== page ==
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Old 03-03-2005, 02:52 PM   #1
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Default Proper Discharging

So I have a Pulsar Comp Charger and a Novak Smart Tray.
I discharge with the pulsar (10a)and then equalize them with the Novak.
What is the advantage of having a dedicated discharger? Do they discharge each cell individually rather than the puslar discharging the whole pack?
Would you still need to equalize them if you had a good discharger, or is the Novak needed when you discharge the whole pack like me?
I think 20a discharge is better for stock and 19 turn? What is 10a or 30a good for?
Basically, Should I invest in a good discharger and get rid of my Novak? Or is the Novak still good to have?
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Old 03-03-2005, 03:24 PM   #2
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20 amp should be good for stock and 19 turn and 30 amp would be better for modified. The higher amp discharge is just a little closer to the current the lower wind motors pull and keeps the pack trained the same way it was matched. Discharging the pack at the higher amperage will get the whole pack down to the cutoff voltage, but the equalizer takes each cell to the cut off. You should always use a tray on your cells before you charge to get them as close to equal voltage before the charge as you can.
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Old 03-03-2005, 03:34 PM   #3
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Quote:
Originally posted by Jon Kerr
20 amp should be good for stock and 19 turn and 30 amp would be better for modified. The higher amp discharge is just a little closer to the current the lower wind motors pull and keeps the pack trained the same way it was matched. Discharging the pack at the higher amperage will get the whole pack down to the cutoff voltage, but the equalizer takes each cell to the cut off. You should always use a tray on your cells before you charge to get them as close to equal voltage before the charge as you can.
So even if I get a good discharger you would still recommend having the discharge tray?
I read somewhere that with a dedicated discharger you didn't need it
because it discharged at the rate you needed it to as well as monitering each cell.
Am I wrong?
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Old 03-03-2005, 03:37 PM   #4
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So what do you set your trays cut off voltage too and why? .9 or lower?
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Old 03-03-2005, 03:40 PM   #5
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A dedicated discharger offers you one rather large advantage... you can leave your charger to just charge packs.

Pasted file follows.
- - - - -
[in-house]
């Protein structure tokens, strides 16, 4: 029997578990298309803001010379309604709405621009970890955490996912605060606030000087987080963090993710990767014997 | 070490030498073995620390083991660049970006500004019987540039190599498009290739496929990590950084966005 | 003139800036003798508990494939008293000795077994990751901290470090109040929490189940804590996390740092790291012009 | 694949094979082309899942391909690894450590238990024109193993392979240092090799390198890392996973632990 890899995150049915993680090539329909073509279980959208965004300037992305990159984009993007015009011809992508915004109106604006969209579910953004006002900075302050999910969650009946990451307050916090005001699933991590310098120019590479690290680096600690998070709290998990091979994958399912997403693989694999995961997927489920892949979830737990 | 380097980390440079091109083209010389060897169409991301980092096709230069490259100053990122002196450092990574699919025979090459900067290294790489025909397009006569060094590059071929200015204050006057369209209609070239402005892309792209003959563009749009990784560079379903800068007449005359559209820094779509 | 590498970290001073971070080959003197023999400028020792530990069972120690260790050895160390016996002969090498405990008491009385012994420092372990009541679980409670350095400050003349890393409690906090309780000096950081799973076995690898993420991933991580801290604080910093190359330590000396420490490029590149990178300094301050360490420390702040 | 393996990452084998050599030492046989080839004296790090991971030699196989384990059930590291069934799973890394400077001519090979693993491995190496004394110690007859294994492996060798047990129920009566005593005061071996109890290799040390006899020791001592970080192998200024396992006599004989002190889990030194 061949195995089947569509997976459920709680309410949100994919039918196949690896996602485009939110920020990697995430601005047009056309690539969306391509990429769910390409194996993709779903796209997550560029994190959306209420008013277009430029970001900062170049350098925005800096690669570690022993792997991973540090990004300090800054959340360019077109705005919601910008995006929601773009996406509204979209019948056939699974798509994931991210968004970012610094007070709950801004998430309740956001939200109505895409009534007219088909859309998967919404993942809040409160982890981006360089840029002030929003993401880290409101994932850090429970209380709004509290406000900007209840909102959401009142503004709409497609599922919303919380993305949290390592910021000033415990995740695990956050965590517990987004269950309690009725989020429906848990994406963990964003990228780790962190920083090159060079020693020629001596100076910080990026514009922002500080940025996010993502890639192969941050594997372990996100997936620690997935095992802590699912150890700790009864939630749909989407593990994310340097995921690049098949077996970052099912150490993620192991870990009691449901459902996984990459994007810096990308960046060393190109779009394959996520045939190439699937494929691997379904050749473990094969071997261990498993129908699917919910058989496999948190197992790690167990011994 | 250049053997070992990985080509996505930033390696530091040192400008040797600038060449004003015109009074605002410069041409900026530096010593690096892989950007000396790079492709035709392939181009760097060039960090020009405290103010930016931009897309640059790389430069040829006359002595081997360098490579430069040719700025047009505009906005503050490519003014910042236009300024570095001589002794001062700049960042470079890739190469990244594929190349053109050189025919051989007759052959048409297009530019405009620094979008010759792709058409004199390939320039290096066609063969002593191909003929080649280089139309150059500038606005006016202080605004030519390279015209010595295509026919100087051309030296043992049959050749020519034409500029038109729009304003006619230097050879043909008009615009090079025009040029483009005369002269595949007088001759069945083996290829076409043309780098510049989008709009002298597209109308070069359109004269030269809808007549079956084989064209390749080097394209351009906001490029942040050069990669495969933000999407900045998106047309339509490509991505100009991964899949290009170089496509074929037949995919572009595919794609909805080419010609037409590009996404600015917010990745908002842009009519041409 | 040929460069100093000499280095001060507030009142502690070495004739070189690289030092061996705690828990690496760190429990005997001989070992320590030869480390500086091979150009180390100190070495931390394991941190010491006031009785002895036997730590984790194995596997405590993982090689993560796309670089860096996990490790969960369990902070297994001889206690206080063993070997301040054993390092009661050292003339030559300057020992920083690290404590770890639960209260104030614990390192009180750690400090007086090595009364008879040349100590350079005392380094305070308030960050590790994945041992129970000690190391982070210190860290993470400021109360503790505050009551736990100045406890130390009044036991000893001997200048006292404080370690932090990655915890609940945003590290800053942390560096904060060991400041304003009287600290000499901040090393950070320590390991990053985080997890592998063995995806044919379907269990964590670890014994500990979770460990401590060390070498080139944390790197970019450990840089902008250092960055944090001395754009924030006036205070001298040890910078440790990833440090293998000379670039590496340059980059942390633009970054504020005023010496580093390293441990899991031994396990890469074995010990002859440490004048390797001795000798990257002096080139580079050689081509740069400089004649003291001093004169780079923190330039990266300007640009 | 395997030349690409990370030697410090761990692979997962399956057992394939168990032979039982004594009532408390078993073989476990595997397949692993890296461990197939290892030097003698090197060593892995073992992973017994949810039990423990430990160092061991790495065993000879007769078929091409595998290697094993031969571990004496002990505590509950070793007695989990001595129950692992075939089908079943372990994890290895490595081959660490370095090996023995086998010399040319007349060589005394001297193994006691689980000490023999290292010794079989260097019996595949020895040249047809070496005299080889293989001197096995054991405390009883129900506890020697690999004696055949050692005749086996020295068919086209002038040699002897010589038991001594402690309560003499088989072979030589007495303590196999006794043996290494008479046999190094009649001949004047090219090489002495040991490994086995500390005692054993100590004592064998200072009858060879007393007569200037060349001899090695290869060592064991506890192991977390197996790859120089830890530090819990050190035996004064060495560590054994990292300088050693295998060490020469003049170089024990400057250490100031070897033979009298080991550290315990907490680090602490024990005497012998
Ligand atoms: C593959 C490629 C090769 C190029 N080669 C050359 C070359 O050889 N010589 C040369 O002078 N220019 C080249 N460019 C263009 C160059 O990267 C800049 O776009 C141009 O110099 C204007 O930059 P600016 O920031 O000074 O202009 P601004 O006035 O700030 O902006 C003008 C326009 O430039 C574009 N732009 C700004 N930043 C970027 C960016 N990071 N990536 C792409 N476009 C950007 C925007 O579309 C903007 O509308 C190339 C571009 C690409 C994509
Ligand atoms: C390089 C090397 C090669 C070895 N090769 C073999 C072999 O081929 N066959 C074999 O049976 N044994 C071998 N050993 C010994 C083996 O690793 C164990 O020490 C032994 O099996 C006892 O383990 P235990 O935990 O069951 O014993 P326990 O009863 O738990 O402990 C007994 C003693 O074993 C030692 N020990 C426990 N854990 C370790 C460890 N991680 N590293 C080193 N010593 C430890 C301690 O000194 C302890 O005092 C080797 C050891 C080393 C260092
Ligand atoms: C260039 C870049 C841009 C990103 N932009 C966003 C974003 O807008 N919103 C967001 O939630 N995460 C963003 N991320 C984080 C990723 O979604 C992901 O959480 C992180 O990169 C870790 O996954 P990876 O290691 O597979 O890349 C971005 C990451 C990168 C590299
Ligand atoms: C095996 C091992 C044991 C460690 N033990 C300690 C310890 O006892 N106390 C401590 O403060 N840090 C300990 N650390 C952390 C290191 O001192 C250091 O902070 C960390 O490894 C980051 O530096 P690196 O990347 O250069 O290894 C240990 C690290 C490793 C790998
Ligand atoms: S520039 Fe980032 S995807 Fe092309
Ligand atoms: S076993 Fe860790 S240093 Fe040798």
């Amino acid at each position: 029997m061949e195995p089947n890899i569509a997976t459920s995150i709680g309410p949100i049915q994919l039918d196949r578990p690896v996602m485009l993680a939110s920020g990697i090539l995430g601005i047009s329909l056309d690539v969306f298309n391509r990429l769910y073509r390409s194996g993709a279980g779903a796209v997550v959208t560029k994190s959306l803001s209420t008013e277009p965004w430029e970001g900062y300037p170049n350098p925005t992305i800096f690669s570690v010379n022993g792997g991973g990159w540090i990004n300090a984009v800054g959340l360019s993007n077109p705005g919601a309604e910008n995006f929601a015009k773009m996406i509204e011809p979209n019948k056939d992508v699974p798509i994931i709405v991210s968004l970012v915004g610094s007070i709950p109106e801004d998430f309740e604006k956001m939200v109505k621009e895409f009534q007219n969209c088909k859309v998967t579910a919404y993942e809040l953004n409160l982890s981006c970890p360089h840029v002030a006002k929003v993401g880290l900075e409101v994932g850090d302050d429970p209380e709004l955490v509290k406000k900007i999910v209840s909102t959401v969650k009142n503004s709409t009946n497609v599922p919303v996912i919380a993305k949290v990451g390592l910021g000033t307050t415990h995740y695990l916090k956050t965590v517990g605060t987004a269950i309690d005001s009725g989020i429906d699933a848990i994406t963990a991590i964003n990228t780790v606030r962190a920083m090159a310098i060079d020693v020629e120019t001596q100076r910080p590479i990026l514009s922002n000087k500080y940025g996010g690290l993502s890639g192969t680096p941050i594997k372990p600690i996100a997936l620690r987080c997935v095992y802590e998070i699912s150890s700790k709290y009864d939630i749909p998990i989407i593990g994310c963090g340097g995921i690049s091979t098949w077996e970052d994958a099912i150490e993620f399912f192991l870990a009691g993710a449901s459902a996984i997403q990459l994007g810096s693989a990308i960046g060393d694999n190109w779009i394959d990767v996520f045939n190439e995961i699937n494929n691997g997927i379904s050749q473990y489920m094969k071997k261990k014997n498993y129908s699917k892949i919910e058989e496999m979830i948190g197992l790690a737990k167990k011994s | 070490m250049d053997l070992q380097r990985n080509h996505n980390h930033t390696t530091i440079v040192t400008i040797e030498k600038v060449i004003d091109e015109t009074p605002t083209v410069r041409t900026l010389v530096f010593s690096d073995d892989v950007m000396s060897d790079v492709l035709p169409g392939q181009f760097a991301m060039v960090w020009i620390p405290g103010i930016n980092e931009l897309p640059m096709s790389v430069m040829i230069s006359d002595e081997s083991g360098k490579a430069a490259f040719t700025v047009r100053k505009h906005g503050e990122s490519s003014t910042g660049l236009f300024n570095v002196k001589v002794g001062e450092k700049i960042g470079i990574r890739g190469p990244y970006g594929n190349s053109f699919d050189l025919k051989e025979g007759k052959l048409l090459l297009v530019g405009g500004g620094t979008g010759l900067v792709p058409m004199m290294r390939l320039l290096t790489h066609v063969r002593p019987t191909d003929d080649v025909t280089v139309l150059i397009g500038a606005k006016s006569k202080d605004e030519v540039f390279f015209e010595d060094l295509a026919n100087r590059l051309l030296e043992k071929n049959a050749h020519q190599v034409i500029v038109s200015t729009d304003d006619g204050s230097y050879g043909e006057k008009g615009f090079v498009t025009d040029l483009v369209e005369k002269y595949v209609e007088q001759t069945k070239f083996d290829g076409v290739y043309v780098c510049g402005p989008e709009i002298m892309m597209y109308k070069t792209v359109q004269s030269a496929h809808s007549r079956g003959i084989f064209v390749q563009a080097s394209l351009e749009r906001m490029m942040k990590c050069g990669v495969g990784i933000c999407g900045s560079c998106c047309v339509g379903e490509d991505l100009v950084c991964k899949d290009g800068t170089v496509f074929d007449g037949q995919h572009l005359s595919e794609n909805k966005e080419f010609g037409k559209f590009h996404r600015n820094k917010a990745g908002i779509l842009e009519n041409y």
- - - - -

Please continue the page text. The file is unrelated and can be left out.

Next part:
I don't like to charge packs the night before, so I keep the charger running pretty steady on race night, the separate discharger (have a 30A integy reactor) discharges whats left in my packs while I can keep charging for the next heat.

I am going to pick up a Smart Tray, which I will use primarily just before I charge a pack, though I am running Intellect cells which don't like to go below .9v/cell
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Old 03-03-2005, 03:46 PM   #6
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Quote:
Originally posted by MartynD
A dedicated discharger offers you one rather large advantage... you can leave your charger to just charge packs.

I don't like to charge packs the night before, so I keep the charger running pretty steady on race night, the separate discharger (have a 30A integy reactor) discharges whats left in my packs while I can keep charging for the next heat.

I am going to pick up a Smart Tray, which I will use primarily just before I charge a pack, though I am running Intellect cells which don't like to go below .9v/cell
Ok, so I should keep my Novak.
So basically the two major advantages are:
You discharge at a higher rate and it keeps your charger free.
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Old 03-03-2005, 03:58 PM   #7
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Yes, you still need a tray. When you hook up a regular discharger like the Indi Reactor or discharge the pack on your charger, it reads the voltage of the whole pack, not each cell. The problem with that is each cell is inherently going to have a slightly different internal resistance and therefor will discharge at a slightly different rate. So when you discharge the pack, you may have four cells at .9v, one at 1.0v and one at .8v. You still cut off at 5.4v (six cells at .9 volts) but the cells are not all discharged equally. By equalizing the cells before you charge them, you're starting all the cells at the same voltage so they charge as evenly as possible. But because they have different internal resistance, they will all charge at different rates. Keeping them equalized will keep them closer matched longer so the pack stays strong longer. The closer matched they are, the more evenly they will charge and discharge.

I set the tray to .9 volts. If you go farther than that, you can start to loose run time. I've been experimenting with going a little lower but haven't been doing it long enough to have any results.
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Old 03-03-2005, 10:15 PM   #8
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Quote:
Originally posted by Jon Kerr